Four multiethnic young professional coworkers business startup gen z team students working on project listening to female latin leader teacher in contemporary office with devices. Diversity concept.

Almost 6 in 10 (59%) U.S. businesses struggle to retain diverse tech talent, while just slightly more (62%) said that current economic conditions are slowing their DEI initiatives, according to Wiley Edge’s 2023 Diversity in Tech report. In addition, nearly two-thirds (64%) of Gen Z tech workers report challenges landing their first job. Given that Gen Z is the most diverse generation in the workforce, reversing these trends will be essential for companies looking to bridge the digital skills gap.

To start with, companies need to make it easier for entry-level tech employees to get their first jobs. More than one-third (35%) of Gen Z tech workers said it took longer than six months to land their first role. This may be due in part to hiring practices – while 90% of businesses have a hard time recruiting for entry-level tech roles, a full 45% said they hire exclusively through top-ranked universities.

There is some movement away from formal education requirements. While 72% of businesses always require tech role candidates to have a bachelor’s degree, 17% have cut the number of roles that require a degree, mainly so they can consider candidates with alternative credentials and expand their talent pool. In addition, 58% of businesses are thinking about dropping degree requirements in the next year.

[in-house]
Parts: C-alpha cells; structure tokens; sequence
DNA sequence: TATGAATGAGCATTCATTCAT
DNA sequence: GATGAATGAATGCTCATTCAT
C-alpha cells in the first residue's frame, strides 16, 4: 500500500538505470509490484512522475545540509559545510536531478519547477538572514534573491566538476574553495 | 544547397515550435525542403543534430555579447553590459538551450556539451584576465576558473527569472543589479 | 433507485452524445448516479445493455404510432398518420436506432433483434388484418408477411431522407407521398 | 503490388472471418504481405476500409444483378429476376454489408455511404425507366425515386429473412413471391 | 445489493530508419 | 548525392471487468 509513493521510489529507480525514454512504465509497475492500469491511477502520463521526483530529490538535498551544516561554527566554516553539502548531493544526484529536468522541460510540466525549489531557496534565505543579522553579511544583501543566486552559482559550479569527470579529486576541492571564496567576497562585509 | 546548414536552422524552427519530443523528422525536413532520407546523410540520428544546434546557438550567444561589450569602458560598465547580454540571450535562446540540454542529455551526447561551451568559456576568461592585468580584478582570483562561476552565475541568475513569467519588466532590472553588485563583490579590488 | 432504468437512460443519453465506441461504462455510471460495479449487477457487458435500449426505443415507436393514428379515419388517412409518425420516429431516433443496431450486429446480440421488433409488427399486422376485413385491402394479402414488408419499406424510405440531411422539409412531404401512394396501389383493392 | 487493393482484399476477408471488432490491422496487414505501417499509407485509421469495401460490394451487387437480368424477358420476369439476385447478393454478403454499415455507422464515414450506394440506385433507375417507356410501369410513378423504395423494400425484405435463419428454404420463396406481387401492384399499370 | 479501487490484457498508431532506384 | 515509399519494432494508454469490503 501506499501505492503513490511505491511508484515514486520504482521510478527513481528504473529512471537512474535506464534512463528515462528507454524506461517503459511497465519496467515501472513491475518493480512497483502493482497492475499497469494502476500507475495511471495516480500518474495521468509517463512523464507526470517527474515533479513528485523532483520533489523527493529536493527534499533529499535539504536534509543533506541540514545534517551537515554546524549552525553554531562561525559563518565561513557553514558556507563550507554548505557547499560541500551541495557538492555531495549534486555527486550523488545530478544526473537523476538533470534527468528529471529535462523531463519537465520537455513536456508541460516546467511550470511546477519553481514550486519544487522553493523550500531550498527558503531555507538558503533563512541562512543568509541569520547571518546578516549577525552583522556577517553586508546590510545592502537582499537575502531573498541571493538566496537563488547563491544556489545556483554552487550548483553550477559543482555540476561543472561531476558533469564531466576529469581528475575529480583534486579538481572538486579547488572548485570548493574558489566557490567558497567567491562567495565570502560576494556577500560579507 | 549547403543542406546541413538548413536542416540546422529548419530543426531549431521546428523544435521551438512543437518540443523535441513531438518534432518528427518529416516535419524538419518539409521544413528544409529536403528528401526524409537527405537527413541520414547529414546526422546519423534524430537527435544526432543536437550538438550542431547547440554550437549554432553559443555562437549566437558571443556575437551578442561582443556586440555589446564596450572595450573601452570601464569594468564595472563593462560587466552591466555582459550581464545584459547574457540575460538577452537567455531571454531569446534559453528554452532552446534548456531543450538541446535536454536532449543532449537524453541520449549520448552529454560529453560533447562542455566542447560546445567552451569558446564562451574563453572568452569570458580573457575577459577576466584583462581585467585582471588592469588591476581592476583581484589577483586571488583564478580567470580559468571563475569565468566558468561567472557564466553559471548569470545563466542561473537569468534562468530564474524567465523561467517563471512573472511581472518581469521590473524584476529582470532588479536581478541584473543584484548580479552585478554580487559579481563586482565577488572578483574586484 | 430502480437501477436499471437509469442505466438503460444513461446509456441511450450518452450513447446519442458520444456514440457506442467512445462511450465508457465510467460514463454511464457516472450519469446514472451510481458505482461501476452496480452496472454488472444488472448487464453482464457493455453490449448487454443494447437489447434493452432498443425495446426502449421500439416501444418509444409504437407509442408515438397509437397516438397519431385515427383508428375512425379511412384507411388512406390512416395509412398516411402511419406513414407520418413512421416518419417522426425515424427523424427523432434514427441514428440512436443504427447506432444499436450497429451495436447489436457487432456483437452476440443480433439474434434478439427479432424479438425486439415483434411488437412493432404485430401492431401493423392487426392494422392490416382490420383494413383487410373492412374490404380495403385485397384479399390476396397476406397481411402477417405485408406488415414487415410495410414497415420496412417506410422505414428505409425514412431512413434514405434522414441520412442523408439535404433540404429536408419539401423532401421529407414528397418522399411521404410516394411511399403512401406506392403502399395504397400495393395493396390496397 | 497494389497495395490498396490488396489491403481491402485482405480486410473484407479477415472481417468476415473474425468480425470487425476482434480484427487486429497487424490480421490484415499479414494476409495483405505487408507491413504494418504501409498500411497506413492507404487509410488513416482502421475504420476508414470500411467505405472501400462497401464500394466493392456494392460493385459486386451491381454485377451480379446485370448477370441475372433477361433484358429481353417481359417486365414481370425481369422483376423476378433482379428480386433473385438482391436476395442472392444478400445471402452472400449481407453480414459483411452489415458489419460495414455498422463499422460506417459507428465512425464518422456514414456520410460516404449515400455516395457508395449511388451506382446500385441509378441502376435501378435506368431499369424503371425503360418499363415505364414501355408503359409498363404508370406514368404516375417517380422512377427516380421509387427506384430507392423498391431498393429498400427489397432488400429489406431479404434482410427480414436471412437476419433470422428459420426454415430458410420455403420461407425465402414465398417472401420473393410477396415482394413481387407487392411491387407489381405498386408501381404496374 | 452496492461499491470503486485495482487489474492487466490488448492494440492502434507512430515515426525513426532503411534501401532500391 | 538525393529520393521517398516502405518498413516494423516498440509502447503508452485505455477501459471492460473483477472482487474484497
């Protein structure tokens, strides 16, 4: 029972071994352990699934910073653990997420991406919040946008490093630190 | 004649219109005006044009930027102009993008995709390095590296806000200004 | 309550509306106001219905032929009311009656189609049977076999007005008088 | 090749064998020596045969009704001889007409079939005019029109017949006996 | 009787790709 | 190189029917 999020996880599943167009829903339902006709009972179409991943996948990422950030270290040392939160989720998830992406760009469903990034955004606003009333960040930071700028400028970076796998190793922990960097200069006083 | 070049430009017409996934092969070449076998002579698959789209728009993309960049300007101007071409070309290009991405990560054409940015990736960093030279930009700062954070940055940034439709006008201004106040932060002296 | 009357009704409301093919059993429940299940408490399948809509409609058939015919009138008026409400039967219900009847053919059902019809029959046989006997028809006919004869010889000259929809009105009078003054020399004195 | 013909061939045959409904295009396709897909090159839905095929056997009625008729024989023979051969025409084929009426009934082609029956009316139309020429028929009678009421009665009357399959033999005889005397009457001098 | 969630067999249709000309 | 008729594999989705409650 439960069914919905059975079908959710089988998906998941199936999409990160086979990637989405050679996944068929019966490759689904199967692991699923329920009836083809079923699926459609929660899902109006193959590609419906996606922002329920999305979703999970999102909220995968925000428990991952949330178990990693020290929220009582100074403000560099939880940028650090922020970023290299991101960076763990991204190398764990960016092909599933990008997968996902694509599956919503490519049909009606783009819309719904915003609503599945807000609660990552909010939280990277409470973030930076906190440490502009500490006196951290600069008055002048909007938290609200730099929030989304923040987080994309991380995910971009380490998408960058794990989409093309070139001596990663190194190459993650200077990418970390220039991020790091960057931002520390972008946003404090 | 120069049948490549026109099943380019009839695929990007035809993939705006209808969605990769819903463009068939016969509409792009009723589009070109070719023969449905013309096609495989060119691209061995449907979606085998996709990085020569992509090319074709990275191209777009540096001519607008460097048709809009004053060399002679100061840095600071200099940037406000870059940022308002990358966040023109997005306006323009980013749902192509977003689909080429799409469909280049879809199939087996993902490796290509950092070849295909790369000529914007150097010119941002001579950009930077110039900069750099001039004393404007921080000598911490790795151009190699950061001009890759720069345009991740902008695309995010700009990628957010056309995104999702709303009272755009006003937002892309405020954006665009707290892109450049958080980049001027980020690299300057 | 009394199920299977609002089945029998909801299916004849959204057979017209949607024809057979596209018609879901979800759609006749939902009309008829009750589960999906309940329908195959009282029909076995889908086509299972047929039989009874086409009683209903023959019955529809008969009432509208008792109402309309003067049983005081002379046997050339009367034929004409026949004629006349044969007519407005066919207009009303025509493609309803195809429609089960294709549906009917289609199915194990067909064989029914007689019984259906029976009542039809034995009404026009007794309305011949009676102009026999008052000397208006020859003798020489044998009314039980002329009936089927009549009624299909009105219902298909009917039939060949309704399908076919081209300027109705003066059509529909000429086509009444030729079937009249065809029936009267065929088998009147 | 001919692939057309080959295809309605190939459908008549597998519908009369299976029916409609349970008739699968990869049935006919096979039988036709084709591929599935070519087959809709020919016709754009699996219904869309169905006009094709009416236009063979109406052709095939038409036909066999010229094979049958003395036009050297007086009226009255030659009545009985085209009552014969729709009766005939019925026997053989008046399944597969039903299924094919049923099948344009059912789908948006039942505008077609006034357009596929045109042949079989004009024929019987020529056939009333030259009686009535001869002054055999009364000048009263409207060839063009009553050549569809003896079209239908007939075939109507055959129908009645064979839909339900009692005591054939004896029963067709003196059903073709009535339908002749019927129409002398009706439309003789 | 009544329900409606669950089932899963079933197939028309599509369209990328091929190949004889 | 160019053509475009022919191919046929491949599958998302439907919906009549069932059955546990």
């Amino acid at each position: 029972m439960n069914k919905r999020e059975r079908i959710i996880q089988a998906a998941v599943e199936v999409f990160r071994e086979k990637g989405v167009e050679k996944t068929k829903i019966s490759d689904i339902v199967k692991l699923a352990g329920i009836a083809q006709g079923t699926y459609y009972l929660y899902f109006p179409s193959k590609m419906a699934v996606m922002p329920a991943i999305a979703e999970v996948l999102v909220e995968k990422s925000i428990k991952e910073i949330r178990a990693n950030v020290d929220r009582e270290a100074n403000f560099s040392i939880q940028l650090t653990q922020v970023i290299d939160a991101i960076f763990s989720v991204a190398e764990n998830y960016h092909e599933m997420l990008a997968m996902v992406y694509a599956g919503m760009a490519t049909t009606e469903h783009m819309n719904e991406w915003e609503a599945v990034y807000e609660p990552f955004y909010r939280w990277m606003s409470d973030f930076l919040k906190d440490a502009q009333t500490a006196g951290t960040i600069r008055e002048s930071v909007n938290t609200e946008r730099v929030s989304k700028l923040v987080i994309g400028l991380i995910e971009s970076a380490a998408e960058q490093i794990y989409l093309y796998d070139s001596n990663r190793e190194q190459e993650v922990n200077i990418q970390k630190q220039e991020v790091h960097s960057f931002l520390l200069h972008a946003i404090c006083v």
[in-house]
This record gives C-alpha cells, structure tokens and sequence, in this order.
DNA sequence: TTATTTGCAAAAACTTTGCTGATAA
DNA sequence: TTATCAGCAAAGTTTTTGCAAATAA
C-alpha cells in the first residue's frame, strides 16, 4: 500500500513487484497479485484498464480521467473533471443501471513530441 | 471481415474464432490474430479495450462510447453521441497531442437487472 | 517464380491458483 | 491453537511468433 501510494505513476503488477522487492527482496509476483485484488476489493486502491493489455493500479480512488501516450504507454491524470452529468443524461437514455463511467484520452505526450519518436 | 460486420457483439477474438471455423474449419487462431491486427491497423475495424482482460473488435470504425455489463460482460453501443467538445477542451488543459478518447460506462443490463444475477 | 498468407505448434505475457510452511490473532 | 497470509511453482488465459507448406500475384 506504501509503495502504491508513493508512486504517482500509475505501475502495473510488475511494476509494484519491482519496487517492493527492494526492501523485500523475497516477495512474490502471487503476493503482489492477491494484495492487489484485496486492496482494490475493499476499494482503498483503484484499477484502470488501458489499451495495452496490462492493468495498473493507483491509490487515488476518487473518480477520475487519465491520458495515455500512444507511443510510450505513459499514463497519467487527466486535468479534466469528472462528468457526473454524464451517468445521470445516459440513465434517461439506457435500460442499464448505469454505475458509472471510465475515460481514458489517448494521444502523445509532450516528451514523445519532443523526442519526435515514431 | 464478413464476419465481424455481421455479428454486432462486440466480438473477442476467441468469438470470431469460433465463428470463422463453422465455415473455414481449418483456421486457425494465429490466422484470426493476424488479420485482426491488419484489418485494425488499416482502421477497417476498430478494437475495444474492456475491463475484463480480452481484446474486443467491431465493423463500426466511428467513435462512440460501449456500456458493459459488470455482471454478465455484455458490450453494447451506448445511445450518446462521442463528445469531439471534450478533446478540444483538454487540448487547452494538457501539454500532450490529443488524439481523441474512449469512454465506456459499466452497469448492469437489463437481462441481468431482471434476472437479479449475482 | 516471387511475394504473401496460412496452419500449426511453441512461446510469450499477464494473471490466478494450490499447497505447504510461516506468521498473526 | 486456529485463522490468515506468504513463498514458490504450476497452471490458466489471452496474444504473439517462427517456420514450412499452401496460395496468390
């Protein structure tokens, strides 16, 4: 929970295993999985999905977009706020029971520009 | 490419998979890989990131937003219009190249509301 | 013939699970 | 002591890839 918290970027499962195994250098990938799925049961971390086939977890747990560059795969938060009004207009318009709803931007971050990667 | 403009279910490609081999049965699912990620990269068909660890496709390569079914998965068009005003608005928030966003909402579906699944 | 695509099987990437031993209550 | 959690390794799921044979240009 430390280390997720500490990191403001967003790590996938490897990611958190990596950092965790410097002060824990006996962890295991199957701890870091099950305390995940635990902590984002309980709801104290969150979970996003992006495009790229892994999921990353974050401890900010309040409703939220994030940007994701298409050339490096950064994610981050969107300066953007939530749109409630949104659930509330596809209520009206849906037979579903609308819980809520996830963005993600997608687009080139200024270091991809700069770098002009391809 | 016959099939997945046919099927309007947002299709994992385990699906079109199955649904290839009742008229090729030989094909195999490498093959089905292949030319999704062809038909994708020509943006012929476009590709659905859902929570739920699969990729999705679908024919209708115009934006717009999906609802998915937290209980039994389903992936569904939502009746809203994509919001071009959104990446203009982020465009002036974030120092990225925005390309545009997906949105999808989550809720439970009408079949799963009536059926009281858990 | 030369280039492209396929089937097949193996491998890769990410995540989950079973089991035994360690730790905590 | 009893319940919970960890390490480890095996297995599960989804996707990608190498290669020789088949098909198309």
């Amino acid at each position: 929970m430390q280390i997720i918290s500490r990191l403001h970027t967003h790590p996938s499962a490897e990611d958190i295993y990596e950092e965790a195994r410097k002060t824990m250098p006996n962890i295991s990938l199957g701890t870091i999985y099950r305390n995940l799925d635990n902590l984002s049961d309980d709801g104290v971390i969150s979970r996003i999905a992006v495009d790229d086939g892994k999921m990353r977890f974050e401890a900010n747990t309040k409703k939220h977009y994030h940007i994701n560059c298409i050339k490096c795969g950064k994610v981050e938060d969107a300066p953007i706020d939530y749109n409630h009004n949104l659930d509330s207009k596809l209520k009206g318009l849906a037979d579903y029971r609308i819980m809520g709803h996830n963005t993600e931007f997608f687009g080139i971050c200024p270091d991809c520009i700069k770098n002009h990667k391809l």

Many companies have also implemented recruitment initiatives specifically aimed at increasing diversity. Anti-bias hiring strategies, including anti-bias training, blind resume reviews, and requesting diverse shortlists from recruiters are also being used more than in the past. Of companies that have implemented at least one anti-bias strategy, 71% report a positive impact on workforce diversity. Other initiatives include updating their benefits packages, advertising roles in different places, offering flexible working policies, and providing pay transparency. 

Remote work can also increase diversity. The survey found that increasing the number of remote roles leads to greater gender diversity (78%), ethnic diversity (44%), socio-economic diversity (32%), and neurodiversity (26%).

Of course, recruiting is one thing, but retention is another, and the survey suggests that companies can do more on the latter front. Almost 7 in 10 (69%) Gen Z tech workers reported feeling uncomfortable in a role. While the reasons for discomfort vary, many respondents cited a lack of diversity, not having a sense of belonging, and an unwelcoming company culture. Despite this, 71% of Gen Z tech workers said their experience in the industry has been positive or mostly positive so far.

These are just a few of the results of the extensive survey. For more insights into Gen Z, diversity, and how to attract and retain the next generation of tech talent, download the full report.